Mapping diaphragm stem cell features to treat Muscular Dystrophy
Grant Project Details:
Scientists in recent years have developed processes that allow them to generate cells from a specific type of stem cell. In order to do this, though, they need to know the features and genetic markers of the type of cell that they are trying to create. Researchers have learned much about muscle cells by focusing on the muscles used for movement, such as those in the limbs, but little research has been specifically performed on the diaphragm muscle.
The diaphragm is located immediately below the lungs and is responsible for controlling breathing with each contraction. The location and essential function of the diaphragm makes it more difficult to study, so little is known about diaphragm muscle stem cells. Nevertheless, researchers do realize that diaphragm cells are quite different from the cells in muscles that are used for mobility. This is because the diaphragm contracts with every breath and is not at rest for long periods of time.
One of the major medical conditions that affect the diaphragm is Duchenne Muscular Dystrophy (DMD). This genetic condition causes all of the muscles in the body to slowly deteriorate and lose their ability to function. When the condition of the diaphragm worsens, breathing becomes increasingly more difficult. There is not yet an effective treatment for restoring function to a diaphragm muscle in a patient with DMD.
This research involves two main components. First, researchers will investigate the differences between stem cells in the limbs of mice and stem cells in the diaphragms of mice. They will perform deep sequencing and computational analyses to find the specific genetic differences between the cells. Researchers will also study how the transcription factors present in the stem cells regulate the expression of genes.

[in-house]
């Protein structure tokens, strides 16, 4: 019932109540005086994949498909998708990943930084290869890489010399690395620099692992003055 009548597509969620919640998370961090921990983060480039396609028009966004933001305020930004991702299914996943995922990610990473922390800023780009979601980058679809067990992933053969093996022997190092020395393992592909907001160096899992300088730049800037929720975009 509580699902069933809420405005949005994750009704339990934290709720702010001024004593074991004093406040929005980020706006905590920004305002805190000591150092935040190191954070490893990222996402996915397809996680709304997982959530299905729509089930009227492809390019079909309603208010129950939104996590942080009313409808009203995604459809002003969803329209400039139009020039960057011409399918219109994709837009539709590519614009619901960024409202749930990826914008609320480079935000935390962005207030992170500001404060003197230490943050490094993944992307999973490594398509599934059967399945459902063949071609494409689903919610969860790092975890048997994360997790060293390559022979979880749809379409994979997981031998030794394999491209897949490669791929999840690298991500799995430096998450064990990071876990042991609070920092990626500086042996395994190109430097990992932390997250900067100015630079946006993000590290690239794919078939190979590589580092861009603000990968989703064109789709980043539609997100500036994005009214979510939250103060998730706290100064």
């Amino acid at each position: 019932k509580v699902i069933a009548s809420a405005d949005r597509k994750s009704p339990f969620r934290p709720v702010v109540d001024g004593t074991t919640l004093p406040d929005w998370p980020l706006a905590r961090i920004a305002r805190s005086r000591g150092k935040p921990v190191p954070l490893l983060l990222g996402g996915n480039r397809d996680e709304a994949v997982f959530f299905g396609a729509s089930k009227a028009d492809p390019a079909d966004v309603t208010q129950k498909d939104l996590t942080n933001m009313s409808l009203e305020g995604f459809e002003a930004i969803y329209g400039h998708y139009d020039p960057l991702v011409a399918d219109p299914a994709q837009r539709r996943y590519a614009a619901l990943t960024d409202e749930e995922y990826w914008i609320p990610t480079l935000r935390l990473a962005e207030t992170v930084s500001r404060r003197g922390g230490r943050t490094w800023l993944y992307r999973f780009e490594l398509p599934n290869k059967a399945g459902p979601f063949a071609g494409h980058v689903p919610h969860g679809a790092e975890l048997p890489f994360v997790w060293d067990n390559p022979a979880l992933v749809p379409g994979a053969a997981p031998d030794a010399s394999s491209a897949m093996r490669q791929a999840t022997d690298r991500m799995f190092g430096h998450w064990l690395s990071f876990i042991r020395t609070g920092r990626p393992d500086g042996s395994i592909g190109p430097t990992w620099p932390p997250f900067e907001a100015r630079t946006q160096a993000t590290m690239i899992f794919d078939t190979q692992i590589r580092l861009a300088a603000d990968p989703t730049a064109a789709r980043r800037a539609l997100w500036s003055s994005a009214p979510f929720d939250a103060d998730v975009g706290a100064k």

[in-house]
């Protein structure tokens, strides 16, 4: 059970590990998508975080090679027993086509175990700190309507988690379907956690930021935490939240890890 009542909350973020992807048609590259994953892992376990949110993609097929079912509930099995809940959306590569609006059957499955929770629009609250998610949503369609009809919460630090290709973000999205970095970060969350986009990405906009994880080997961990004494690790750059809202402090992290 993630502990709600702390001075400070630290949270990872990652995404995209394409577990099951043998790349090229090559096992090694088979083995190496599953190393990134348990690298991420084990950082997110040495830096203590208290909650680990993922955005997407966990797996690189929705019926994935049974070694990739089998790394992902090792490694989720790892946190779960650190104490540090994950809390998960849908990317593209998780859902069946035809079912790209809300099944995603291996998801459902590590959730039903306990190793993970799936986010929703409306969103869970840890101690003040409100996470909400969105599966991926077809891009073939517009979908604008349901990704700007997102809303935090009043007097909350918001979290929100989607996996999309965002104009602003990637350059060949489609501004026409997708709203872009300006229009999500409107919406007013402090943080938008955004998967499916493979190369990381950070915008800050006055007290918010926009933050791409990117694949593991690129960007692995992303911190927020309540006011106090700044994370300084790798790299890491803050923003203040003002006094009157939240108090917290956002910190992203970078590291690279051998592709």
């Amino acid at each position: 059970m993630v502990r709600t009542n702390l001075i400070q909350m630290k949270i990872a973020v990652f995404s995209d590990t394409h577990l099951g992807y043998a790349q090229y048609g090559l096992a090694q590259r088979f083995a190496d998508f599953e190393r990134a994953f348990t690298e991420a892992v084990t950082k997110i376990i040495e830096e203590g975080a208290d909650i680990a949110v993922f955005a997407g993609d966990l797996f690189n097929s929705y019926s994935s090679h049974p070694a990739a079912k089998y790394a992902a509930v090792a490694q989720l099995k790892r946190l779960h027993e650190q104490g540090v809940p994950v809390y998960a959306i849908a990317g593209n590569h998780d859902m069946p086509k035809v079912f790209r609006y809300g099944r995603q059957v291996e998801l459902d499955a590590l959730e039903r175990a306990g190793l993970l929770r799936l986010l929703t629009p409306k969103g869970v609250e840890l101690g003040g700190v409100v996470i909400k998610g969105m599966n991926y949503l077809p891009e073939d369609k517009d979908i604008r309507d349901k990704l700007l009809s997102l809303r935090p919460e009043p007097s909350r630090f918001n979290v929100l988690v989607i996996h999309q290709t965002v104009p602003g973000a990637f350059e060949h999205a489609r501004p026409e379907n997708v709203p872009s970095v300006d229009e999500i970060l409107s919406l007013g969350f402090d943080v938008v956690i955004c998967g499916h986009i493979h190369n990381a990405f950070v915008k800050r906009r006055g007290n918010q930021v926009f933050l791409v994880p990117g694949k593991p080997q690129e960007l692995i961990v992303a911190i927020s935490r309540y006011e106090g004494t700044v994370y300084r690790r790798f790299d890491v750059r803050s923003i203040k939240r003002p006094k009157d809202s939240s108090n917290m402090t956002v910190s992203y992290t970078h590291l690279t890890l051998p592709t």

Second, the project will apply this new knowledge to create diaphragm stem cells in the laboratory that can be grafted into the diaphragm of a mouse with muscular dystrophy and improve its performance. The stem cells that lack the genetic mutation that causes muscular dystrophy can then operate at full strength and hopefully graft into the diaphragm muscle to strengthen and restore muscle fibers.
This research is timely because DMD affects approximately 1 in 6,000 males in the United States, and there is currently no cure. Only 85 percent of boys with this condition live into their 20s, and only 58 percent live to age 25 or higher, often due to breathing problems. Research that determines how to effectively restore function to the diaphragm muscle can help increase life expectancy and quality of life. The techniques used in this research also have applicability to developing treatments for a wide range of conditions.
Grant Awardee Biography
Dr. Alessandro Magli is a post-doctoral research fellow at the University of Minnesota Medical School's Lillehei Heart Institute. Magli earned his PhD in Molecular and Regenerative Medicine from the University of Modena and Reggio Emilia, Italy in 2008. His main research interest involves studying the transcription factors that contribute to cell fate determination in cell differentiation.